Update: A New Photo by Lillian Baynes Griffin Surfaces

Guest Post by Eve M. Kahn

Virtually no papers have surfaced for the photographer Lillian Baynes Griffin (1871-1916), the subject of a spring 2018 profile in FB&C, and a handful of her pictures of celebrities have survived at institutions or on the market. This spring, evidence of one of her forgotten professional feats turned up at the Boston Athenaeum: her snapshot of the artist Winslow Homer (1836-1910), taken in 1907 at the doorway of his studio in Prout’s Neck, Maine.

IMG_9578.jpgThe image came to light when Frank Goodyear, the co-director of the Bowdoin College Museum of Art, visited the Athenaeum for a study day in late March. He was finishing preparations for an exhibition that opens on June 23: Winslow Homer and the Camera: Photography and the Art of Painting. A few dozen photos of Homer, by photographers as prominent as Simon Towle and Napoleon Sarony, have long been known to exist. Goodyear said that when Athenaeum assistant curator Casey Riley told him about the collection’s Homer portrait, he expected to see a version of one of the well-known examples. When she brought out Griffin’s shot, he said, “My jaw dropped.”

It depicts dapper Homer in a straw hat, striped pants, and white bucks, perhaps heading out for a painting jaunt at the rocky shoreline. Homer signed the verso, and different handwriting on the recto credits the image to “Mrs. Walter Griffin.” Goodyear described the photo as “exquisitely beautiful and interesting,” and he added that he had no idea until recently who the Griffins were.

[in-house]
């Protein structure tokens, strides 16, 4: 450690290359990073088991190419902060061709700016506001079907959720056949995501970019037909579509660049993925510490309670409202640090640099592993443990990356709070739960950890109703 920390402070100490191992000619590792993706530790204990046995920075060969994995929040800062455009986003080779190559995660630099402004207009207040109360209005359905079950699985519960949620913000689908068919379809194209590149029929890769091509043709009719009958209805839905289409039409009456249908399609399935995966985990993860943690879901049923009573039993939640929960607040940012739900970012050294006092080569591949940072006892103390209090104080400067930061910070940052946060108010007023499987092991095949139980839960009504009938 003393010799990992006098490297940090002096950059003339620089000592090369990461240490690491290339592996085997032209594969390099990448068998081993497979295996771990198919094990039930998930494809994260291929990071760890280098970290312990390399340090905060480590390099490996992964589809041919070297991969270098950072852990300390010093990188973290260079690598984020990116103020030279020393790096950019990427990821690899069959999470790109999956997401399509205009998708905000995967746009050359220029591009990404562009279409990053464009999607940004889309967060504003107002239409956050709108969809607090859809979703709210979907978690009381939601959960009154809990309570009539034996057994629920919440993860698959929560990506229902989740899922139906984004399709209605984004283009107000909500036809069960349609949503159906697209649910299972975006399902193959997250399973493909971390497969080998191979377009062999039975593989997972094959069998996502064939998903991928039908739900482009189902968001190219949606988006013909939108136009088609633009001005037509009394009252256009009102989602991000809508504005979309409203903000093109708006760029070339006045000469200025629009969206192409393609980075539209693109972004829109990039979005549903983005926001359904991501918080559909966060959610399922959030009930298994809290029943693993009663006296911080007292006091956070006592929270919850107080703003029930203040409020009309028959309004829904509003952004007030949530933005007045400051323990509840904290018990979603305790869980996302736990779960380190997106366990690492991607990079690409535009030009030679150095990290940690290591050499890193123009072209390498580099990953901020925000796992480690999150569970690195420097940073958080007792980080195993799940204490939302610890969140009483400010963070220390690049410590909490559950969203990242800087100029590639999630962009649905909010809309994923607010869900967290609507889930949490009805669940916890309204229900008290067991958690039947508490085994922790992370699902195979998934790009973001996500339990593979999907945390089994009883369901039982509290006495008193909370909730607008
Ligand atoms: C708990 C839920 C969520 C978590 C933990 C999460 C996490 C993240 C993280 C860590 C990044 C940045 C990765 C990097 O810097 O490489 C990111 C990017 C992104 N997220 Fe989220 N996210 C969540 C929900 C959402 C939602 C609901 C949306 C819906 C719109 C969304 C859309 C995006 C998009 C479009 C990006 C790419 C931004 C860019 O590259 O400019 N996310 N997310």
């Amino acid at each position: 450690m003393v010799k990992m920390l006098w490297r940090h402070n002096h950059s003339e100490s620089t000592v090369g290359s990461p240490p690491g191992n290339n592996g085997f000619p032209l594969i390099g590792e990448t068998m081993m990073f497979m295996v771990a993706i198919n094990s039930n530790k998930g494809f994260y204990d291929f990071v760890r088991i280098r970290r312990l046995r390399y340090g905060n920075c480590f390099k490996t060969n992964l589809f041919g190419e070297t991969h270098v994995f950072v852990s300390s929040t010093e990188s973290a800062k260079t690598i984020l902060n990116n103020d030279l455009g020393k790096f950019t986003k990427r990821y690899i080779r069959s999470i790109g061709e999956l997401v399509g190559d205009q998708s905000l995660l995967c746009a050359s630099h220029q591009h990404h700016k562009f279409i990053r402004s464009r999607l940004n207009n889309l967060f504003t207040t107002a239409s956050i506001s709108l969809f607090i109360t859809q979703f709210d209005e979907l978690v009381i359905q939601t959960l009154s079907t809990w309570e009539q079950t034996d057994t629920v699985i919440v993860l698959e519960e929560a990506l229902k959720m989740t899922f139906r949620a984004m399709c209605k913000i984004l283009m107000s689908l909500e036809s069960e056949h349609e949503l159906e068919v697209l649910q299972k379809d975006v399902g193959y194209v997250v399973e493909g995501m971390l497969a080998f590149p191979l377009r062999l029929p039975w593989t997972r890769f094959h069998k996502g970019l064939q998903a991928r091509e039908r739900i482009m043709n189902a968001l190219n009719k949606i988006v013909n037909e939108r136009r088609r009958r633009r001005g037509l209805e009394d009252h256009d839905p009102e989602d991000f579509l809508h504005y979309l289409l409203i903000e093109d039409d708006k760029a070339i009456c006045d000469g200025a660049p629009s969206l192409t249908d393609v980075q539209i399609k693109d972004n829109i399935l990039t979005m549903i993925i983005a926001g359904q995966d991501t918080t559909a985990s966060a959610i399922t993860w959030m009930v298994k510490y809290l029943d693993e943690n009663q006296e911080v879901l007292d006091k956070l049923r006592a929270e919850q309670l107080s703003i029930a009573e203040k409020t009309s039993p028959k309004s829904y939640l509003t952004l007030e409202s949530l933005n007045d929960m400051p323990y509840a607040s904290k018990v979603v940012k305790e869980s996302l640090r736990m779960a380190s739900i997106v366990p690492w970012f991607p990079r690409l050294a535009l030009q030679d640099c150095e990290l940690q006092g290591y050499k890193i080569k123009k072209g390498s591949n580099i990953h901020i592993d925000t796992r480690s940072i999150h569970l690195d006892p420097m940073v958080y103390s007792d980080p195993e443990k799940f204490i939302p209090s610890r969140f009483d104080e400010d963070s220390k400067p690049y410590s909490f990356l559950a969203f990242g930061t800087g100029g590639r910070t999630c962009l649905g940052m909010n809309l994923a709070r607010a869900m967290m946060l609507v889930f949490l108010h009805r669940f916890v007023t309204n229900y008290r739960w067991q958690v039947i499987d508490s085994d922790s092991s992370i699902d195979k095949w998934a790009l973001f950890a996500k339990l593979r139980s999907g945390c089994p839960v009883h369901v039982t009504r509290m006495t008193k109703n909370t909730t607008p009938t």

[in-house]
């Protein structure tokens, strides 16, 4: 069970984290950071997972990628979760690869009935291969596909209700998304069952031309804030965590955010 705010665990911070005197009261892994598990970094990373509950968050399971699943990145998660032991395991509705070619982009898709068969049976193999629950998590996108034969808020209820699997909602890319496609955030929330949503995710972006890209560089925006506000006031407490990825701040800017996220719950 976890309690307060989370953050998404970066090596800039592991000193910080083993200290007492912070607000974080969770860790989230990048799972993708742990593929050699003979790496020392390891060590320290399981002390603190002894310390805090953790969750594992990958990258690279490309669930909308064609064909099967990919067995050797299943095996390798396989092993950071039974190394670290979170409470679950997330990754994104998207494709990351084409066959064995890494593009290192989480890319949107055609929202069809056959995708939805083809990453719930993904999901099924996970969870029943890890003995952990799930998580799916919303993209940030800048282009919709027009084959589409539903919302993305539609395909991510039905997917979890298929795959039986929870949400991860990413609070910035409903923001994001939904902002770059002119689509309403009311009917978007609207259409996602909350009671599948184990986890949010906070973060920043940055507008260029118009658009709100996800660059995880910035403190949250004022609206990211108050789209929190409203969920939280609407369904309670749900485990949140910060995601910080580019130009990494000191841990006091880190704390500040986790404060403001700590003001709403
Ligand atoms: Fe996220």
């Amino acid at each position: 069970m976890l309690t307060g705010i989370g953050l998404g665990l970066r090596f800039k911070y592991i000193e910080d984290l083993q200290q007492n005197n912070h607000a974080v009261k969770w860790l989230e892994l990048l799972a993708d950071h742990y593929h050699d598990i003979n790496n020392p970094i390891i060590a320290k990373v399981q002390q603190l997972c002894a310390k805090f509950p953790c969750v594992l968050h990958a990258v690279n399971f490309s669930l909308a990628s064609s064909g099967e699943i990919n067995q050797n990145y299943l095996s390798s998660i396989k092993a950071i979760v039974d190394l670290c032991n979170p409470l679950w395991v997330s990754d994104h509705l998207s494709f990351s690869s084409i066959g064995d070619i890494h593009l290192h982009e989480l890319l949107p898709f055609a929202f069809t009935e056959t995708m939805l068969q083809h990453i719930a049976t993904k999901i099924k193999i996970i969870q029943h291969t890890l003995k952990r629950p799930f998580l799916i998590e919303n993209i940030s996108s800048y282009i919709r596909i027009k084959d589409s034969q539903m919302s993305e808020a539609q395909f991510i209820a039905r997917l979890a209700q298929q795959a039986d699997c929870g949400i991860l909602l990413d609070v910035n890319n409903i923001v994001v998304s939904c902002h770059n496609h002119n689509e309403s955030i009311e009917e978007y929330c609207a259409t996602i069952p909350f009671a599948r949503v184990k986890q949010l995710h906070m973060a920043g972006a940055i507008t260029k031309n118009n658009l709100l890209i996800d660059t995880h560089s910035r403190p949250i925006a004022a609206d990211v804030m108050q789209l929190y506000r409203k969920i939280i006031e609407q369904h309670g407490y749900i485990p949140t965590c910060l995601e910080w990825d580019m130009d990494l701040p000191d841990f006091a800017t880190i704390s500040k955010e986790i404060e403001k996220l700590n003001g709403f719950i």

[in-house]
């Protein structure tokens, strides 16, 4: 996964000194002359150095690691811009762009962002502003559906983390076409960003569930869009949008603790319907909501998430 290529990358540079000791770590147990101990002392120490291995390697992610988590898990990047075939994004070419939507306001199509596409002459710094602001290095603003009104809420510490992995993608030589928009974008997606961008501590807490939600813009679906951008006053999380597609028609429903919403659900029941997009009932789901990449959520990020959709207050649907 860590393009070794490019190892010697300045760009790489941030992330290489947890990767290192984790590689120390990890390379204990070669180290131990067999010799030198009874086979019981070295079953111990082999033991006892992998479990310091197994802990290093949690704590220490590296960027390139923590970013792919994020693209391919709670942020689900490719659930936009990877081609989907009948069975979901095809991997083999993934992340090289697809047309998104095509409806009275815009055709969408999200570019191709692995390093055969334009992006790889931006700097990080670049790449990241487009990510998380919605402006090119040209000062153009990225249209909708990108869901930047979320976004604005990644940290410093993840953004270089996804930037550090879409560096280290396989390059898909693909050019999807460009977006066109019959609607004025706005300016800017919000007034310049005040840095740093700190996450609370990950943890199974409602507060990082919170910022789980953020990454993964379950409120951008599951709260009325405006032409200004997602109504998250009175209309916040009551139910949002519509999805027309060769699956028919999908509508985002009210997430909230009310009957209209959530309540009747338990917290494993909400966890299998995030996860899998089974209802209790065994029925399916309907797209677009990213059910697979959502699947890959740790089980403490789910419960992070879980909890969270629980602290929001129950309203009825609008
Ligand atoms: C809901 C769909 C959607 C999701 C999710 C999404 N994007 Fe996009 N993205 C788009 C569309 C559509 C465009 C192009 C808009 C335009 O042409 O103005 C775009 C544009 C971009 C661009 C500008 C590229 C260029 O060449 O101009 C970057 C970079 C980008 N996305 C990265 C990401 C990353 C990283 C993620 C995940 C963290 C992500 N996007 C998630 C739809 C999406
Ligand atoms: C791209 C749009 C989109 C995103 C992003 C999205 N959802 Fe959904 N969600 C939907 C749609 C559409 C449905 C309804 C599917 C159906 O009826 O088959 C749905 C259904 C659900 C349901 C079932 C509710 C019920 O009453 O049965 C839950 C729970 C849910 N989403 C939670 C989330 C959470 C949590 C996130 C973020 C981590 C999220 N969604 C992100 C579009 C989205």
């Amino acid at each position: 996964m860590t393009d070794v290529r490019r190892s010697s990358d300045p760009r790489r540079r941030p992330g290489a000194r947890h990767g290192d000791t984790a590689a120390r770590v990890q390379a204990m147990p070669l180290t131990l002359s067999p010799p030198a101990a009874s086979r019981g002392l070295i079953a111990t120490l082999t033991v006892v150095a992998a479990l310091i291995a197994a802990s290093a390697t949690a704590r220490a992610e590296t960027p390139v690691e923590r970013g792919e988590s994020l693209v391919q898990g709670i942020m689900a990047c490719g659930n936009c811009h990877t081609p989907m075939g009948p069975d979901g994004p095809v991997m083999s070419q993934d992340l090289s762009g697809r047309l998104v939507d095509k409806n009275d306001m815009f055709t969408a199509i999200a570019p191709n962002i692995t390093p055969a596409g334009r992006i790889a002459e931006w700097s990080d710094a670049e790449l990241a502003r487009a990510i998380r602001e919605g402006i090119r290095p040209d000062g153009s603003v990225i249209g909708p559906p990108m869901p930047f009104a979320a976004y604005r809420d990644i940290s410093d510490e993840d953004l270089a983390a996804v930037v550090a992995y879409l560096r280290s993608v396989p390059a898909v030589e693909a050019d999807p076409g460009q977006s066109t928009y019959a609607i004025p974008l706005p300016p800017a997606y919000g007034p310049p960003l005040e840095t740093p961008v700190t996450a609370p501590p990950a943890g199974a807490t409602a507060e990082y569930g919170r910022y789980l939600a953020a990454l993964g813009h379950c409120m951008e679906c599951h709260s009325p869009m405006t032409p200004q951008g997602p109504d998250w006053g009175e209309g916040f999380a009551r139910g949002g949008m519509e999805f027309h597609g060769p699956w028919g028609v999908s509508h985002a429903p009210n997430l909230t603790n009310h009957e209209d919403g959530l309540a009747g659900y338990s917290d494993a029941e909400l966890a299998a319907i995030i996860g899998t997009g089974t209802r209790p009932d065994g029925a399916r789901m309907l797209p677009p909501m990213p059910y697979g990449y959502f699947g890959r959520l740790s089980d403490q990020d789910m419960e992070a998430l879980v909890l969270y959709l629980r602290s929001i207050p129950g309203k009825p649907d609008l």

IMG_9580.jpgLillian Baynes Griffin was British-born and largely self-taught. Her father John Baynes, an inventor, managed to bankrupt a series of textile and metalwork companies in England, India, and New York. Lillian grew up in genteel poverty in Connecticut and spent her early career writing articles about art, gardening, medical treatments, and other topics for publications including The Art Amateur and the Los Angeles Times. In 1899, she married the landscape painter Walter Griffin, a Maine native. By 1905 the couple had separated, and she began supporting herself as a photographer in New York.

Among her subjects were Bulgarian and Spanish noblewomen, the travelogue writer and lecturer E. Burton Holmes, Grover Cleveland’s family, and John Jacob Astor VI (a millionaire toddler born four months after his father was killed in the Titanic sinking). She also took photos of American plutocrats’ interiors, as well as modern dancers in garden settings. She exhibited her work at camera clubs, museums, and expositions from Budapest to Portland, Maine.

  

It is not clear whether Homer commissioned her to photograph him in mid-stride at his doorstep. In the 1970s, the photo arrived at the Athenaeum with donated papers from William Howe Downes, Homer’s first biographer.

Further research in Walter Griffin’s records at the Smithsonian’s Archives of American Art may eventually yield insights into his Homer connections and perhaps even mentions of Lillian maneuvering her camera at Prout’s Neck. Goodyear said he hopes to incorporate her snapshot into upcoming studies of New England’s first generations of female photographers.

--Eve M. Kahn, who wrote the Antiques column for the New York Times from 2008 to 2016, is finishing a biography of the forgotten artist Mary Rogers Williams for Wesleyan University Press.

Images courtesy of the Boston Athenaeum

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